But being stuck with these bills doesn’t mean there’s nothing you can do about them. As it turns out, it is possible to negotiate lower rates on these sorts of services.

I recently discovered a service that helps to negotiate these bills. It’s an app called Truebill, and they’ll help ensure you’re never paying too much for these sorts of bills.


Truebill is a bill negotiation service that will help negotiate your regular bills, track your subscriptions, and help you save. You only pay when Truebill saves you money, so you have nothing to lose. Check out our review to learn more!

11. Cut Cable TV & Unused Subscriptions

Next, ever thought about how much you spend on cable TV? Chances are, it’s a lot. If you’re trying to save money on a tight budget, canceling cable TV is one of the easiest ways to save money. 

There are so many great solutions out there like Netflix, Hulu, and more. And, if you don’t want to give up cable TV, consider a streaming TV service instead. While they can be pricey, chances are they cost a lot less than cable.

Also, think about whether you have regular subscriptions you’ve forgotten and for which you continue to pay. Truebill can help you track your subscriptions so that you make sure you’re not paying for things you no longer need or use. 

12. Work on Your Grocery Bills

I am the first to admit that I spend quite a bit of money on groceries. However, there are lots of ways to save money on grocery bills.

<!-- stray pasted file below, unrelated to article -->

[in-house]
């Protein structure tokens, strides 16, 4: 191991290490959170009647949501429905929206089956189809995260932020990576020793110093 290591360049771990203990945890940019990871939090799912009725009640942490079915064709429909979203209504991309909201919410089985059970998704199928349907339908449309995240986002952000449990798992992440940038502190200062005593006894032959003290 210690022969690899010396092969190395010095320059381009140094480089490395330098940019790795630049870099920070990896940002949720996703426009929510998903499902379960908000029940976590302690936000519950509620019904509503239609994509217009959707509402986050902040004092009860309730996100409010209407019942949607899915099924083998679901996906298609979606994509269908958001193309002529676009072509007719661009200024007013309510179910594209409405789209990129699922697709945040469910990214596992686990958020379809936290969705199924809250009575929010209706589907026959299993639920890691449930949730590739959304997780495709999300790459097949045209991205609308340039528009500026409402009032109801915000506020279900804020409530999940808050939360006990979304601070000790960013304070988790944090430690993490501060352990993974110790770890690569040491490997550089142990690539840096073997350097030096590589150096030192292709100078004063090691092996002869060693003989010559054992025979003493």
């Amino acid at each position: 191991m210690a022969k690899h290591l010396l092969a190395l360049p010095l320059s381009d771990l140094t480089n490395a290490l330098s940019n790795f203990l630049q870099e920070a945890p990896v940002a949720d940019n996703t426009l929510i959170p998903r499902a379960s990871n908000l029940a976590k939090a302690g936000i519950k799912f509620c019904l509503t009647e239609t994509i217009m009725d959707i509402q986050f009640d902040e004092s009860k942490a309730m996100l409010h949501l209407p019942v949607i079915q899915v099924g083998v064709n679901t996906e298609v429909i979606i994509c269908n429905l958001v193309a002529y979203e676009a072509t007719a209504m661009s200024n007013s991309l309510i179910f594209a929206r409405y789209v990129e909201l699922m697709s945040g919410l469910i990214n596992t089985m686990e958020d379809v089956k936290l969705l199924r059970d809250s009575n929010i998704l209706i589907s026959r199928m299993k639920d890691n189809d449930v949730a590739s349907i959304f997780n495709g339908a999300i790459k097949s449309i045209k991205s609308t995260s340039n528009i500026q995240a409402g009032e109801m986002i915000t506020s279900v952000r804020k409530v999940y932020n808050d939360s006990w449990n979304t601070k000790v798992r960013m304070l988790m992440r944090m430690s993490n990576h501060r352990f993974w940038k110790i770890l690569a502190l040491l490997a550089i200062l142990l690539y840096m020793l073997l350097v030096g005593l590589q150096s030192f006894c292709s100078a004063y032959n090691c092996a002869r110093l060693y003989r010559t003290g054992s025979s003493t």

One of my favorite ways is an app called Ibotta. Ibotta allows you to earn cashback just for uploading your grocery receipt! You can read my full review of Ibotta here!

Other ideas to save on groceries include:

  • Cut back on how much meat you buy – it is shockingly expensive
  • Use reusable towels instead of paper towels; when I started paying attention to how much paper towels cost, I was stunned
  • Go to the store with a list and stick to it
  • Eat before you go to the store, so you’re less tempted to buy more when you’re hungry
Save Money on Groceries

13. Check Your Eating & Drinking Out Budget

Next, it’s no surprise that eating out or going out for drinks gets expensive. While I am by no means an advocate of cutting out the things you enjoy, think about how you can work eating out/having drinks into your budget.  

If it’s an area that’s important to you, great! But you may need to find other ways to cut back if this is an important area of spending for you.

Again, use your budget to prioritize!

14. Cut Utility Use

One of my favorite ways to save money on a tight budget is by figuring out how to cut my utility bills. My electric bill is my costliest utility bill, but one way I’ve found to scale it back is by using Arcadia. Arcadia does two things simultaneously. First, it allows me to buy clean energy from renewable sources, and second, Arcadia is always looking for a better rate on my electricity! You can check out this ASF review of Arcadia to learn more.

There are lots of other ways to save money on your utility use, though many of these ideas require upfront investments. Some ideas that I’ve implemented in my own home include: